George Zimmerman and Me

A revealing personal look at life & leadership

I find myself sympathetic to George Zimmerman, because I made some of the same fundamental errors many years go. No, I didn’t kill anyone, nor was I in reasonable fear that my own life would end. And my errors didn’t involve any racial overtones.

I was just dumb.

I don’t believe George was guilty of murder, manslaughter, or even a civil rights violation. But when you hear my own story, I think you’ll see that he probably did  break some cardinal principles for successful leadership.

I wasn’t the coordinator of Neighborhood Watch, as George was. Instead, my first leadership assignment occurred at age 10 when I was appointed as one of the “Safety Guards” on the playground of my elementary school.

I’ll admit, I was rather proud of myself when they handed me my red armband, the symbol of authority to keep order on the playground. And after only two days of patrolling, I had the first major opportunity to exercise my authority.

I happened to spot a disgruntled-looking student walking by himself and throwing stones at the ground. Here is my chance to straighten this guy out,  I reasoned. The boy was much  bigger than I was, but I figured there was no reason to worry. After all, I  was the one with the red armband.

In retrospect, I can see that the stones weren’t really a threat to anyone’s safety. He might as well have been throwing

Skittles  to the ground. But at the time, it seemed perfectly reasonable to stop a kid from throwing stones in the playground.

However, this angry young man refused to listen to my demand that he immediately stop his behavior. Not only that, but my effort to exercise my authority as a Safety Guard resulted in a serious punching match—one he got the better of.

Frankly, I don’t even remember the punching match. I just remember sitting in the school office with bumps all over my head, while the secretary called my mother to come and pick me up early. As Mom later put an ice pack on my aching head, I tried to explain to her that I was just trying to exercise my authority as a good Safety Guard.

I don’t think she understood.

Leadership Lessons from My Playground Rumble

In retrospect, I bet George Zimmerman wishes he would have handled his encounter with Trayvon differently. But the slow motion perspective of hindsight is always a lot clearer than what we see on the spur of the moment.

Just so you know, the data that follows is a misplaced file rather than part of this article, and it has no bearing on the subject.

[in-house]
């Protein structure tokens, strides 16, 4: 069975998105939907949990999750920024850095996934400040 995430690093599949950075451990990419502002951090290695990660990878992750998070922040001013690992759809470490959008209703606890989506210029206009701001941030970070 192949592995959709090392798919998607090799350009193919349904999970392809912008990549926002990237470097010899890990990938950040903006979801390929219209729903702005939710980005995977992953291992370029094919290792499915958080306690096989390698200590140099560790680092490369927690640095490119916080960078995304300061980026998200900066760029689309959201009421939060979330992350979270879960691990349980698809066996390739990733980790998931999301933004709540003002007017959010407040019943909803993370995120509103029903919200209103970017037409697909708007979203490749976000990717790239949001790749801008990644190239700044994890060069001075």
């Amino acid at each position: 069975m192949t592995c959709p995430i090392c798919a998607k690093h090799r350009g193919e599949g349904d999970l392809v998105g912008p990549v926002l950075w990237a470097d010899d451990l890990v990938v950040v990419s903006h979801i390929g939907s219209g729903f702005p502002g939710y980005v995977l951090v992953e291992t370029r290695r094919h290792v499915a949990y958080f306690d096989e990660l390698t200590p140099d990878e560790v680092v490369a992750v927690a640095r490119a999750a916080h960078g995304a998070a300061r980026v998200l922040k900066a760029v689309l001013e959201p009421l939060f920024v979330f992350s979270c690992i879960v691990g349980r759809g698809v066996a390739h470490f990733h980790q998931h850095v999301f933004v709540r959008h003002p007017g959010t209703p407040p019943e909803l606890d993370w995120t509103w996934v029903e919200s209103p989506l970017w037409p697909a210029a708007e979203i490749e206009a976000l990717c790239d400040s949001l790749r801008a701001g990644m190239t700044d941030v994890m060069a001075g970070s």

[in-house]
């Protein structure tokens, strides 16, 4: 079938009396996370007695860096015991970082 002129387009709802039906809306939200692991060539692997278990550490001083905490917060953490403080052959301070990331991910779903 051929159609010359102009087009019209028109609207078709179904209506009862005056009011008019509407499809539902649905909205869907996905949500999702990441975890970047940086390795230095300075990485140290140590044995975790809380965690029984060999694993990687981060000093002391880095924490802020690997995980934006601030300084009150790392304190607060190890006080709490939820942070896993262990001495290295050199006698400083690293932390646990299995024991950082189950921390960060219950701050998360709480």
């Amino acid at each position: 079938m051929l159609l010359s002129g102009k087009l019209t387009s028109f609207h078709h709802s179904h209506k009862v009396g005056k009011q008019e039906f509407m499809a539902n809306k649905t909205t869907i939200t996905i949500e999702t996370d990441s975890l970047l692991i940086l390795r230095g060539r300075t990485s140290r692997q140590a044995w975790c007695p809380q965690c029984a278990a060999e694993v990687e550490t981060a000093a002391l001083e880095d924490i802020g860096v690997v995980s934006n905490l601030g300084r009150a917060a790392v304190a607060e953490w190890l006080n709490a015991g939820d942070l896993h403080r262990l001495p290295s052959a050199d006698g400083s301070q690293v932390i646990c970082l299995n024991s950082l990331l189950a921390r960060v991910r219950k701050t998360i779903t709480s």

As I look back, there are some clear lessons that can be gleaned from my painful experience as a Safety Guard:

1. Authority must be based on more than titles or outward symbols.  I was thrilled when they called me a Safety Guard and gave me an armband so everyone would know of my authority. But true authority is more than that. Even though we may have a badge, a diploma, a clerical collar, a special robe, or some other emblem of our office, we cannot naively assume that everyone will follow our leadership.

2. To some extent, authority is not merely delegated, it must be earned.  While I certainly believe in the principle of delegated authority, as a practical matter people will not wholeheartedly follow a leader unless they see that the leader has “paid the price” and laid down his or her life for them in some way. Paul says in 1 Corinthians 10:2 that the Israelites were “baptized into Moses in the cloud and in the sea,”  which seems to mean that Moses’ credibility as a leader was not really established among the people until they saw how he handled the crossing of the Red Sea.

3. Authority is best exercised where there is a relationship.  If I had known  the guy throwing the stones, I’m sure we could have worked out something without the necessity of a brawl. Authority that is impersonal, driven by titles rather than a relationship, will almost always result in rebellion or resentment toward the authority.

4. The manner in which the authority is exercised is nearly as important as having the authority itself.  My problem as a Safety Guard wasn’t a lack of valid delegated authority; my problem was in knowing how to properly exercise the authority I had been given. Leadership mishaps are likely to happen when people are given authority but never trained in how to handle it.

5. The timing in which authority is exercised is often crucial.  As I look back, I can see that I was much too eager to exercise my new authority as a Safety Guard. If I had just taken time to pause briefly and better assess the situation, I would have recognized that the guy throwing the stones wasn’t really endangering anyone. Some leaders, like I was that day, tend to be hasty in using their authority.

What about you? Do you have the character and maturity to properly exercise the authority you’ve been given?

We need to pray for George Zimmerman and the family of Trayvon Martin. Except for my pride, I’ve pretty much recovered from my introduction into leadership as a Safety Guard. But the lives of George and the Martin family will never be the same.

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